IntroThis is not going to be a detailed guide for creating docker images. I'll present an example ssh-git image and highlight the more important concerns for running such image on OpenShift v3. Things are basically in documentation but I hope to just get you started quickly. (update: wow I thought it's gonna be a few lines but it turned into a monster)
tl;dr; skip to the OpenShift section
Plain Docker imageStarting with little docker experience and no knowledge about OpenShift requirements I just went ahead to create a standard SSH server image and because of a nice git feature, one can just create a local `bare` repo to be served over SSH (to whoever has a matching key in ~/.ssh/authorized_keys).
I looked around but found only a few Ubuntu examples. My favorite distro is Fedora (I'm affiliated but still) so thought it's a shame and went ahead to create a fedora based Dockerfile. In fact it was pretty much pain-free. Here's my initial version running OpenSSH as root:
The interesting points are:
- `FROM fedora:latest`
- `RUN ...` - pretty much standard commands to install ssh and configure a user; I usually also do `restorecon -R ~/.ssh` but inside docker selinux is nil, thus that's skipped.
- `EXPOSE 22` - so that docker knows which ports are needed
- `CMD ssh-keygen -A && exec /usr/sbin/sshd -D` - here interesting part is generating keys as OpenSSH can't work properly otherwise
Building, running, tagging, pushing
# docker build -t docker.io/myaccount/imagename:latest PATH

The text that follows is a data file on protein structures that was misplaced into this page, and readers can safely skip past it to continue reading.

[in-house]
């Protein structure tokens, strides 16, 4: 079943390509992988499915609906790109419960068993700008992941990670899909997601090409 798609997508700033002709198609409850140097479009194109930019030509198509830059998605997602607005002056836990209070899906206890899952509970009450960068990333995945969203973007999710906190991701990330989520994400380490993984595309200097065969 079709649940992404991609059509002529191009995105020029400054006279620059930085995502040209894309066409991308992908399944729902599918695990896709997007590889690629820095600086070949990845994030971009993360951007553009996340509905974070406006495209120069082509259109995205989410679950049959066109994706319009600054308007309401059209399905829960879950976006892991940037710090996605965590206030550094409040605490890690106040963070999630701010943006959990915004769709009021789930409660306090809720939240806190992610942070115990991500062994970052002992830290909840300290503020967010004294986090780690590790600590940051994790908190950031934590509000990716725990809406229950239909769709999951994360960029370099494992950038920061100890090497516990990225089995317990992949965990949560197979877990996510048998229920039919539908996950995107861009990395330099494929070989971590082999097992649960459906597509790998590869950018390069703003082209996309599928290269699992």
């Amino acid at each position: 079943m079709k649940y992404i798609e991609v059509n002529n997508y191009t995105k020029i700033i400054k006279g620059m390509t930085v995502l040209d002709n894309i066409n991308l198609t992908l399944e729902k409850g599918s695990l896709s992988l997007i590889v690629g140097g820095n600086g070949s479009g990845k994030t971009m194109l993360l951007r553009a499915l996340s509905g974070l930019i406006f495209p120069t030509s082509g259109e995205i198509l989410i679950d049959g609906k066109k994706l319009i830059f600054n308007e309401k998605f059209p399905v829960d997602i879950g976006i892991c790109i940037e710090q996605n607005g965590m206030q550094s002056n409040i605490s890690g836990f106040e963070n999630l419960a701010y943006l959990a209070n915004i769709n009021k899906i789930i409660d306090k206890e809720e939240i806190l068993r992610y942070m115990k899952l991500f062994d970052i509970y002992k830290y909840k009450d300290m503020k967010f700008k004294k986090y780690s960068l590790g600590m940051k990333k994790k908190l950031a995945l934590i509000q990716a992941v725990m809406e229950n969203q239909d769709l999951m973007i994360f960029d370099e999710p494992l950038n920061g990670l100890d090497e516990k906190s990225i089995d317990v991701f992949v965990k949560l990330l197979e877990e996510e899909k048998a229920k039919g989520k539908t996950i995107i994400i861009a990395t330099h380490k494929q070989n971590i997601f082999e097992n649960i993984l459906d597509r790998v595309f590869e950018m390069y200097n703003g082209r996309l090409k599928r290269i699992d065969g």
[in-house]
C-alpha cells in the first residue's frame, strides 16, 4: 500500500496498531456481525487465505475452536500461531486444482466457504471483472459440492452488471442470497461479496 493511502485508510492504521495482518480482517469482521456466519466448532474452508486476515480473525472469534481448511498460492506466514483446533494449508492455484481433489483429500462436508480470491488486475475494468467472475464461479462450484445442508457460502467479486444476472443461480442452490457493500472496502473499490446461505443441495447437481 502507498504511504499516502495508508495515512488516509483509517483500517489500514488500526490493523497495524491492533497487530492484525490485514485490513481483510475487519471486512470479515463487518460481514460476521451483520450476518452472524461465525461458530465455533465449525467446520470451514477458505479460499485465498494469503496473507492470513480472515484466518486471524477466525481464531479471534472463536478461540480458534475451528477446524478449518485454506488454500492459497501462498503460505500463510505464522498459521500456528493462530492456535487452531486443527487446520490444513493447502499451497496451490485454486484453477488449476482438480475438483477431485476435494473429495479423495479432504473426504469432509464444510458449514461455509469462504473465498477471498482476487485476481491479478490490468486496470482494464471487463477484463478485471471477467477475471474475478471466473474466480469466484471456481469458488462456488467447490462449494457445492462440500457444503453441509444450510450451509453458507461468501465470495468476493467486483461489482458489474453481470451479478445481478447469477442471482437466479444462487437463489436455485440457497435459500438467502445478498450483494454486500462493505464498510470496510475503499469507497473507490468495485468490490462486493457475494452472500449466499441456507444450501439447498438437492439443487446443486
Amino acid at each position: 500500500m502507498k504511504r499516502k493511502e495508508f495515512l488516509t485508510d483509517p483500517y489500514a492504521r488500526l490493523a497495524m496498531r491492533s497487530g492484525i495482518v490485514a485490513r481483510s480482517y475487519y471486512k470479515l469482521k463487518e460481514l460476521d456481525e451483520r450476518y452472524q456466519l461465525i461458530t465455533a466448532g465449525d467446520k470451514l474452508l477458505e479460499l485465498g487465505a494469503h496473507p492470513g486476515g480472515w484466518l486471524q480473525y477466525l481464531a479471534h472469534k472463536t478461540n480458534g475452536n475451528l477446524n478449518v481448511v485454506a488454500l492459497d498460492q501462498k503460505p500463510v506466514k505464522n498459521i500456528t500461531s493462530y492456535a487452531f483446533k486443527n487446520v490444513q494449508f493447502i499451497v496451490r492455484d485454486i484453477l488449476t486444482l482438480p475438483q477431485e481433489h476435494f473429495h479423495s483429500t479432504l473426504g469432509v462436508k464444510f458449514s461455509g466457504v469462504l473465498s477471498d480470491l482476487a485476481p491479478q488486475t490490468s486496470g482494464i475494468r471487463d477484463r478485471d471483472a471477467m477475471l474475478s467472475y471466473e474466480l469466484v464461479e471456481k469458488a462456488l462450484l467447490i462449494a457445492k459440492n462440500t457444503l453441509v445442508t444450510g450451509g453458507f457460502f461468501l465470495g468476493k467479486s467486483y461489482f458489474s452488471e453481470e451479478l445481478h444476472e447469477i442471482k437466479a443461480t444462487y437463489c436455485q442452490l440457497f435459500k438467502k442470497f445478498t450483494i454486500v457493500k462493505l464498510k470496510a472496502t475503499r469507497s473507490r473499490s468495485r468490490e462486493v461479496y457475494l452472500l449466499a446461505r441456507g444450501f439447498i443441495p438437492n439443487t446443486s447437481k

Where latest can also be another version.
# docker tag docker.io/myaccount/imagename:latest docker.io/myaccount/imagename:1.0
As image you can use a tag or an image hash. Doesn't matter.
RunningLaunch container with ports exposed and giving container a name.
# docker run -d -P --name ssh-git-server myaccount/imagename:latestbtw you can try the built image from `aosqe/ssh-git-server:root-20150525`
Get exposed port number so you can use it later.
# docker port ssh-git-server 22
Put your ssh public key in.
# docker exec ssh-git-server bash -c 'echo "ssh-rsa ..." > /home/git/.ssh/authorized_keys'
Clone the sample repo:
$ git clone ssh://git@localhost:32769/repos/sample.git
# docker rm ssh-git-server # docker rmi <image tag> # to get rid of the image locally
Sharing with others (pushing)Then you can push these images to dockerhub:
# docker login docker.io # docker push docker.io/myaccount/imagename:lates
Image where SSHd runs as a regular userI knew OpenShift doesn't let you run images as root so next step was to create an image where OpenSSH runs as the `git` user. In fact it allows you, but you have to grant your user extra privileges and there is really no good reason to do that for a ssh-git server.
That was even less painful thanks to an old post in cygwin list. Basically
So new things are adding more `RUN` commands and the `USER git` directive so final CMD is run as the user instead root. Here's the result:
You can try:
# docker run -d -P --name ssh-git-server aosqe/ssh-git-server:git-20150525
But testing this on OpenShift I've got the strange error message:
No user exists for uid 1000530000
I was stuck here for a little while until I could figure that error is not produced by OpenShift but ssh server itself.
OpenShift ready ImageWhat I found out (see the official guidelines in the References section) is that regardless of your `USER` directive in Dockerfile, unless you give the user or service account that would launch pod as some random UID. The group will be static though - root.
Because that random UID will not be part of the passwd file, some programs will fail to start with an error message like what I saw above. Another issue is that pre-setup of SSH becomes impossible as some files need to be with permissions 700 for ssh to accept them. Obviously as a random UID we cannot repair that once pod stats.
Here's how I approached:
- move most setup to the container start CMD
- make a couple directories writable to the root group so that step #1 can create necessary new files (this time with proper owner and permissions)